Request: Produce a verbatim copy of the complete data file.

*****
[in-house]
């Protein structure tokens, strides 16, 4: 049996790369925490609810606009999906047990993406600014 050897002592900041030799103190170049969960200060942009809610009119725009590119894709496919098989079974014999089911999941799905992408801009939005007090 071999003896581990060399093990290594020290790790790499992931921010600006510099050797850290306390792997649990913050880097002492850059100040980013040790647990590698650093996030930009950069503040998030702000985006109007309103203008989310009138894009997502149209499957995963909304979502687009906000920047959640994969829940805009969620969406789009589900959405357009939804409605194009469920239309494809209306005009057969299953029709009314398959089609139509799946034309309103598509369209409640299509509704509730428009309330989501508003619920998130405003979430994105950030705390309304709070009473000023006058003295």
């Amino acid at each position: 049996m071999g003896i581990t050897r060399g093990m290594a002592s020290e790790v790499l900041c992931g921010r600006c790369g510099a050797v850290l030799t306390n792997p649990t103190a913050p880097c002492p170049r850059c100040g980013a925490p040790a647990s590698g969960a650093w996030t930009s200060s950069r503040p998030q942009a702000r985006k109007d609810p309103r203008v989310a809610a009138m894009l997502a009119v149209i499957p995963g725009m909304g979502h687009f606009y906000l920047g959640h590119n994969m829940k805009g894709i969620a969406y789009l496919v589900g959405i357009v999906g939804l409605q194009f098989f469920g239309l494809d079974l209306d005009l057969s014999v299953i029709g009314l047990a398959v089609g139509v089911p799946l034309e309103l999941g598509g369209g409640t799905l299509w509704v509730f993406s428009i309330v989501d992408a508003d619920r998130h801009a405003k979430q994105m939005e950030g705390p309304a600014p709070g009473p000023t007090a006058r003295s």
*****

[in-house]
């Protein structure tokens, strides 16, 4: 049996790369925490609810606009999906047990993406600014 050897002592900041030799103190170049969960200060942009809610009119725009590119894709496919098989079974014999089911999941799905992408801009939005007090 071999003896581990060399093990290594020290790790790499992931921010600006510099050797850290306390792997649990913050880097002492850059100040980013040790647990590698650093996030930009950069503040998030702000985006109007309103203008989310009138894009997502149209499957995963909304979502687009906000920047959640994969829940805009969620969406789009589900959405357009939804409605194009469920239309494809209306005009057969299953029709009314398959089609139509799946034309309103598509369209409640299509509704509730428009309330989501508003619920998130405003979430994105950030705390309304709070009473000023006058003295």
């Amino acid at each position: 049996m071999g003896i581990t050897r060399g093990m290594a002592s020290e790790v790499l900041c992931g921010r600006c790369g510099a050797v850290l030799t306390n792997p649990t103190a913050p880097c002492p170049r850059c100040g980013a925490p040790a647990s590698g969960a650093w996030t930009s200060s950069r503040p998030q942009a702000r985006k109007d609810p309103r203008v989310a809610a009138m894009l997502a009119v149209i499957p995963g725009m909304g979502h687009f606009y906000l920047g959640h590119n994969m829940k805009g894709i969620a969406y789009l496919v589900g959405i357009v999906g939804l409605q194009f098989f469920g239309l494809d079974l209306d005009l057969s014999v299953i029709g009314l047990a398959v089609g139509v089911p799946l034309e309103l999941g598509g369209g409640t799905l299509w509704v509730f993406s428009i309330v989501d992408a508003d619920r998130h801009a405003k979430q994105m939005e950030g705390p309304a600014p709070g009473p000023t007090a006058r003295s």